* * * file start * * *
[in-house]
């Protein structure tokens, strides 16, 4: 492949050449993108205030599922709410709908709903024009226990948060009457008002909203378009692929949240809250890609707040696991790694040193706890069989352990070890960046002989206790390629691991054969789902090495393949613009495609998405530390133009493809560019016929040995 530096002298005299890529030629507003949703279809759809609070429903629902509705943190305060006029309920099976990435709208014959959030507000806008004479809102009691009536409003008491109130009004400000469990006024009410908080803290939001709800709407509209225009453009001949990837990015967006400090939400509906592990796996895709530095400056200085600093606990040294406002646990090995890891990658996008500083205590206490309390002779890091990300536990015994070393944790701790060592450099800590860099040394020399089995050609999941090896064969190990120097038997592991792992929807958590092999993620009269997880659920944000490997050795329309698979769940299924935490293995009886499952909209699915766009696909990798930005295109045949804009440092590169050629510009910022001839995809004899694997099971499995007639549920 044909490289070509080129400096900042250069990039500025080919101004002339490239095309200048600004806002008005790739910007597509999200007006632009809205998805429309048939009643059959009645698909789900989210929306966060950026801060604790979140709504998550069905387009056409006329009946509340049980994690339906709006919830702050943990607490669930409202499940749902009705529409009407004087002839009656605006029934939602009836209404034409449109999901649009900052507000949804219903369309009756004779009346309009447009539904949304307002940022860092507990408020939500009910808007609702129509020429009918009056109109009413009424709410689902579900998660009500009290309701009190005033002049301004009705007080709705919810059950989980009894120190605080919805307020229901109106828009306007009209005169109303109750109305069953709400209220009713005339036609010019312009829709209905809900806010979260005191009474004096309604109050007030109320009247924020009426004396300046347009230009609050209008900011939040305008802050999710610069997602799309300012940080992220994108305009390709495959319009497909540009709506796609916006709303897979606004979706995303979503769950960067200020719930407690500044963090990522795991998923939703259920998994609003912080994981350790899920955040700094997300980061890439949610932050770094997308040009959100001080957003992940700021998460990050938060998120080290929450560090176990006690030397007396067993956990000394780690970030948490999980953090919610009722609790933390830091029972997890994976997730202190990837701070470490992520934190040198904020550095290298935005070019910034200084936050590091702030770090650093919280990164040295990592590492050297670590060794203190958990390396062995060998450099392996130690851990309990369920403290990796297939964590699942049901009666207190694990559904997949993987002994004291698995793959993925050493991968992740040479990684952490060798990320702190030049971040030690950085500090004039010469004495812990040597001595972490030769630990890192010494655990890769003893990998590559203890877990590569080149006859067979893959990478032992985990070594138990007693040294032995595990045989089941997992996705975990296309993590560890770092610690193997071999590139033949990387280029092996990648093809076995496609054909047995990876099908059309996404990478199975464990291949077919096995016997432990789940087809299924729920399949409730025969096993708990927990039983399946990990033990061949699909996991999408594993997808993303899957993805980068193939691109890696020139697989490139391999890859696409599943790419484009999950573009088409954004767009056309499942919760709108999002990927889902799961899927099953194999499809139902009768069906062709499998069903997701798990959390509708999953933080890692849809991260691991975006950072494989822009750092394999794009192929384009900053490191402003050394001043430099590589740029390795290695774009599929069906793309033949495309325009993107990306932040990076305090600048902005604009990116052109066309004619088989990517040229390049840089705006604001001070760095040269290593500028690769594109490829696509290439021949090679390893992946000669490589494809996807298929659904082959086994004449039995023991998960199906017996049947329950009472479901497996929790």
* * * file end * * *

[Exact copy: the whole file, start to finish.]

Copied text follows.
[in-house]
């Protein structure tokens, strides 16, 4: 492949050449993108205030599922709410709908709903024009226990948060009457008002909203378009692929949240809250890609707040696991790694040193706890069989352990070890960046002989206790390629691991054969789902090495393949613009495609998405530390133009493809560019016929040995 530096002298005299890529030629507003949703279809759809609070429903629902509705943190305060006029309920099976990435709208014959959030507000806008004479809102009691009536409003008491109130009004400000469990006024009410908080803290939001709800709407509209225009453009001949990837990015967006400090939400509906592990796996895709530095400056200085600093606990040294406002646990090995890891990658996008500083205590206490309390002779890091990300536990015994070393944790701790060592450099800590860099040394020399089995050609999941090896064969190990120097038997592991792992929807958590092999993620009269997880659920944000490997050795329309698979769940299924935490293995009886499952909209699915766009696909990798930005295109045949804009440092590169050629510009910022001839995809004899694997099971499995007639549920 044909490289070509080129400096900042250069990039500025080919101004002339490239095309200048600004806002008005790739910007597509999200007006632009809205998805429309048939009643059959009645698909789900989210929306966060950026801060604790979140709504998550069905387009056409006329009946509340049980994690339906709006919830702050943990607490669930409202499940749902009705529409009407004087002839009656605006029934939602009836209404034409449109999901649009900052507000949804219903369309009756004779009346309009447009539904949304307002940022860092507990408020939500009910808007609702129509020429009918009056109109009413009424709410689902579900998660009500009290309701009190005033002049301004009705007080709705919810059950989980009894120190605080919805307020229901109106828009306007009209005169109303109750109305069953709400209220009713005339036609010019312009829709209905809900806010979260005191009474004096309604109050007030109320009247924020009426004396300046347009230009609050209008900011939040305008802050999710610069997602799309300012940080992220994108305009390709495959319009497909540009709506796609916006709303897979606004979706995303979503769950960067200020719930407690500044963090990522795991998923939703259920998994609003912080994981350790899920955040700094997300980061890439949610932050770094997308040009959100001080957003992940700021998460990050938060998120080290929450560090176990006690030397007396067993956990000394780690970030948490999980953090919610009722609790933390830091029972997890994976997730202190990837701070470490992520934190040198904020550095290298935005070019910034200084936050590091702030770090650093919280990164040295990592590492050297670590060794203190958990390396062995060998450099392996130690851990309990369920403290990796297939964590699942049901009666207190694990559904997949993987002994004291698995793959993925050493991968992740040479990684952490060798990320702190030049971040030690950085500090004039010469004495812990040597001595972490030769630990890192010494655990890769003893990998590559203890877990590569080149006859067979893959990478032992985990070594138990007693040294032995595990045989089941997992996705975990296309993590560890770092610690193997071999590139033949990387280029092996990648093809076995496609054909047995990876099908059309996404990478199975464990291949077919096995016997432990789940087809299924729920399949409730025969096993708990927990039983399946990990033990061949699909996991999408594993997808993303899957993805980068193939691109890696020139697989490139391999890859696409599943790419484009999950573009088409954004767009056309499942919760709108999002990927889902799961899927099953194999499809139902009768069906062709499998069903997701798990959390509708999953933080890692849809991260691991975006950072494989822009750092394999794009192929384009900053490191402003050394001043430099590589740029390795290695774009599929069906793309033949495309325009993107990306932040990076305090600048902005604009990116052109066309004619088989990517040229390049840089705006604001001070760095040269290593500028690769594109490829696509290439021949090679390893992946000669490589494809996807298929659904082959086994004449039995023991998960199906017996049947329950009472479901497996929790």